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Trademarks & Nonprofits: Assets Often Overlooked

02.09.18 | Linda J. Rosenthal, JD

Nonprofit founders, leaders and board members typically become involved with a nonprofit organization because of their passion for the cause and purpose.
Because of this focus, they are busy doing great things, and they sometimes forget that their nonprofit should be run, in many ways, like a business with attention paid to profits, losses and assets.
As the nonprofit grows and becomes better recognized in their communities and sectors, a “brand” is developed – and most nonprofits don’t realize that their “brand” is one of their most valuable assets, especially when it comes to fundraising.
Donors, after all, are consumers.
Consumers use brand recognition to help facilitate decisions about which products or services to buy. Strong brand recognition can play a vital part in a nonprofit’s ability to bring in new donors while retaining existing supporters.
What does that mean?
Well, it’s important for nonprofits to consider brand protection as a critical part of their operational and fundraising strategy. This includes protecting your trademarks, including the registration and monitoring of third party use of your marks.
So what is a trademark?
A trademark is a word, phrase, symbol, and/or design that identifies and distinguishes the source of the goods of one party from those of another. For example, Susan G. Komen is a nonprofit organization that is incredibly successful in fundraising, and their logo is one that is widely recognized across the country as a registered federal trademark in multiple classes of goods and services.
What marks should a nonprofit consider registering?
Nonprofit managers should consider obtaining trademark protection for their organizational name and logo, as well as for the names of major charitable programs, and any unique taglines or logos used within major, multi-year fundraising campaigns.
Additional Revenue Potential: Cause Related Marketing
Nonprofit trademarks are frequently licensed to others for fundraising purposes, most notably in the context of cause marketing promotions.
When a company wants to advertise that a portion of the purchase price from the sale of certain products or services will benefit a named charity, the charity must grant the company a trademark license in connection with the charitable sales promotion. Companies seeking charitable partners will frequently look for organizations that have strong brand recognition because such an alignment generally leads to stronger sales — a win-win for both parties.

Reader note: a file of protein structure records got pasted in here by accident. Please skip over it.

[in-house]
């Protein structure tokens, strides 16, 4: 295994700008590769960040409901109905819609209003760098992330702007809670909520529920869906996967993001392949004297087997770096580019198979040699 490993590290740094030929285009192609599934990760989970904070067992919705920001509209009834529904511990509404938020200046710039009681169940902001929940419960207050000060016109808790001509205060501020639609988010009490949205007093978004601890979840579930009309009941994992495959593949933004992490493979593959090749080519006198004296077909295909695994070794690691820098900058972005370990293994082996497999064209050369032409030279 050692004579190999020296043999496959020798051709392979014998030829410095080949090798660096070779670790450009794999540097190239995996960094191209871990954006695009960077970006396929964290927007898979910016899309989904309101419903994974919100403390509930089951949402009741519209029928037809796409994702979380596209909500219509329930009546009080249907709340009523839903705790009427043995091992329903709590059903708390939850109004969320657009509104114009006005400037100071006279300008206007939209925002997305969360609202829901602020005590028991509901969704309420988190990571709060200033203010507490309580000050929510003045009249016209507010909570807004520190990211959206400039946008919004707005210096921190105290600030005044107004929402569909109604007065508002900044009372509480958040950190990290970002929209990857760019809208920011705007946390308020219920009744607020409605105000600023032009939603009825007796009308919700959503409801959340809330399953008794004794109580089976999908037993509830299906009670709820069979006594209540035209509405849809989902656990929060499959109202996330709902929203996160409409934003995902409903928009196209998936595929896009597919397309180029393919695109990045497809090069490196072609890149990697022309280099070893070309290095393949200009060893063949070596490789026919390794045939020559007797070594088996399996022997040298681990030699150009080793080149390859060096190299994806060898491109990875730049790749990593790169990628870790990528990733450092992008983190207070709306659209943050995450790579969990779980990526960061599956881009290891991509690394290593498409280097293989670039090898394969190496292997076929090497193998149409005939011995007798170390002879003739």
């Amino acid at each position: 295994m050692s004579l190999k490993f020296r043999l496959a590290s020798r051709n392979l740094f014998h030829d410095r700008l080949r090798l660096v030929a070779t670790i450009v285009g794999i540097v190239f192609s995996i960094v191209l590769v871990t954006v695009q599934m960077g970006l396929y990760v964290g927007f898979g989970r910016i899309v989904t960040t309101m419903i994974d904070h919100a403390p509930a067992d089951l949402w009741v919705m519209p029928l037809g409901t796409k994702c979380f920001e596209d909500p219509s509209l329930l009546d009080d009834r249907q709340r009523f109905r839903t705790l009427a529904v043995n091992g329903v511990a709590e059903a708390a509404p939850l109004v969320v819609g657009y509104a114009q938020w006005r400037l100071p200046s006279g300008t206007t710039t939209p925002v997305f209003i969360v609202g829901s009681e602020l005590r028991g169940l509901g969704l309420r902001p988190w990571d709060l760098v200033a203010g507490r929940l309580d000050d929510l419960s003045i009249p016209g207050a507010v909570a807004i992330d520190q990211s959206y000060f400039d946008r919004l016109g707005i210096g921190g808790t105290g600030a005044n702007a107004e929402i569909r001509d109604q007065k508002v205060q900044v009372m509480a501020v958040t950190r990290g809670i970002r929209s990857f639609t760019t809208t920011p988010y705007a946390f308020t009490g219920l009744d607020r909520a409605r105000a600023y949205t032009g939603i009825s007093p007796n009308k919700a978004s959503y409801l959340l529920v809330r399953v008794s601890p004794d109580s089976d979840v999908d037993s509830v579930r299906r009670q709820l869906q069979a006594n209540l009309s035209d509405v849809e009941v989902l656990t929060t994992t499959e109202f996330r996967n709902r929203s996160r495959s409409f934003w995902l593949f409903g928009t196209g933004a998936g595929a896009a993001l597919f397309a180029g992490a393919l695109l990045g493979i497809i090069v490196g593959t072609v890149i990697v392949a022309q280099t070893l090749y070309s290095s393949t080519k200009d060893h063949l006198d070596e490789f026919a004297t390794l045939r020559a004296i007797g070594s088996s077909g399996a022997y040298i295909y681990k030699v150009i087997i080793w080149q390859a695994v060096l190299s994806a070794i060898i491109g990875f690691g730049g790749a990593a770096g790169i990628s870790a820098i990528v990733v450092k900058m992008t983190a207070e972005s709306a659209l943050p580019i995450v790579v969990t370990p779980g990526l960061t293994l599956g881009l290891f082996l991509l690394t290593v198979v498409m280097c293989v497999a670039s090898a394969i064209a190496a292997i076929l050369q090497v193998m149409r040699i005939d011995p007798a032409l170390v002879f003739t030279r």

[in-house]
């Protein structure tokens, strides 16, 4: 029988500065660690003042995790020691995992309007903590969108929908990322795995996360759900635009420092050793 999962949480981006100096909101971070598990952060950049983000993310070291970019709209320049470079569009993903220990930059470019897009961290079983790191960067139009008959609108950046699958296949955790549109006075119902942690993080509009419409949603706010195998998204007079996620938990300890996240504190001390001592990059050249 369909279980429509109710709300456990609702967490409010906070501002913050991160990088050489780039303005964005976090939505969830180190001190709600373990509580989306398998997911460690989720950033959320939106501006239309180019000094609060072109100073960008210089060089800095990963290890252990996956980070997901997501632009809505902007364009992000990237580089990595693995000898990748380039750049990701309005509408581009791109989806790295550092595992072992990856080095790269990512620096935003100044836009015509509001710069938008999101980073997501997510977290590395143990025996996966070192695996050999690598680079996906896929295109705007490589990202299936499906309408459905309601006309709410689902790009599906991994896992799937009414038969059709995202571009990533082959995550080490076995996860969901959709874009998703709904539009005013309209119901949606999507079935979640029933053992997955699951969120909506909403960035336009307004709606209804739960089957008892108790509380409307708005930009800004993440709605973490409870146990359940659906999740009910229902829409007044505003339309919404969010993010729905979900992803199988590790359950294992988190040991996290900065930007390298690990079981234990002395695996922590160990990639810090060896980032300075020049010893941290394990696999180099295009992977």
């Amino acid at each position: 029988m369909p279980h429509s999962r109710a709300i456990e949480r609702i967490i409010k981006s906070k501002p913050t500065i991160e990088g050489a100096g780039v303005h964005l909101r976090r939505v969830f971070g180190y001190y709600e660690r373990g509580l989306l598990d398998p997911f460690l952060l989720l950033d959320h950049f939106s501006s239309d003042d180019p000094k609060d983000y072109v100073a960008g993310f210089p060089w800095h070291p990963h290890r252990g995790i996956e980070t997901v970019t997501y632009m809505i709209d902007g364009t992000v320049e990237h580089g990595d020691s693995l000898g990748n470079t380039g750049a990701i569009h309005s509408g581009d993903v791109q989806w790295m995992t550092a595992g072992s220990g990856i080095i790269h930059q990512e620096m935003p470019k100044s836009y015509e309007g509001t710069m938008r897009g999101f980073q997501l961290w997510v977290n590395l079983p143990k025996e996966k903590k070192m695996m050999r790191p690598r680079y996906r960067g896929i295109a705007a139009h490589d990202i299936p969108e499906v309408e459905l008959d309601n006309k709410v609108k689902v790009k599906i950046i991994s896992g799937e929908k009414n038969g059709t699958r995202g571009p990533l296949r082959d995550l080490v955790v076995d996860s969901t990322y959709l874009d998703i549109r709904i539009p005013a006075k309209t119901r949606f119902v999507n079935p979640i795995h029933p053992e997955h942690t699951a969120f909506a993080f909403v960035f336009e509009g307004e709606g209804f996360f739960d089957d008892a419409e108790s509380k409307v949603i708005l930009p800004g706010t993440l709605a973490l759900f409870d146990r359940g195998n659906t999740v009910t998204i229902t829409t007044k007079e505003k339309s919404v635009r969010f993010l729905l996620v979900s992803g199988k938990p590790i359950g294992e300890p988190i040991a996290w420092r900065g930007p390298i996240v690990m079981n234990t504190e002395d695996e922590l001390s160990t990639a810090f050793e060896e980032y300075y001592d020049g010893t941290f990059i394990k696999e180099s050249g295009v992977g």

Protecting Your Trademarks
In the United States, contrary to other parts of the world, trademark rights derive from first use of the mark in commerce (typically designated by use of the TM symbol). Thus, federal registration of a trademark is not necessary to claim rights to that mark. However, registration does provides additional benefits to an owner that are important when your nonprofit needs to enforce trademark rights against other users.
Registration benefits include providing the public with notice of your claim of ownership of the mark, a legal presumption of nationwide ownership, and the exclusive right to use the mark in connection with the specified goods or services claimed in the registration, along with the right to use the ® symbol.
Nonprofit organizations that are highly successful at fundraising understand that a strong brand and robust trademark protection is critical to that success. As your nonprofit organization grows, it’s important to ensure that trademarks, one of your most valuable assets, aren’t overlooked.
If your nonprofit would like to learn more about protecting the organization’s marks, we invite you to reach out to schedule a consultation with one of our knowledgeable and passionate attorneys – who are here to help you change our world.

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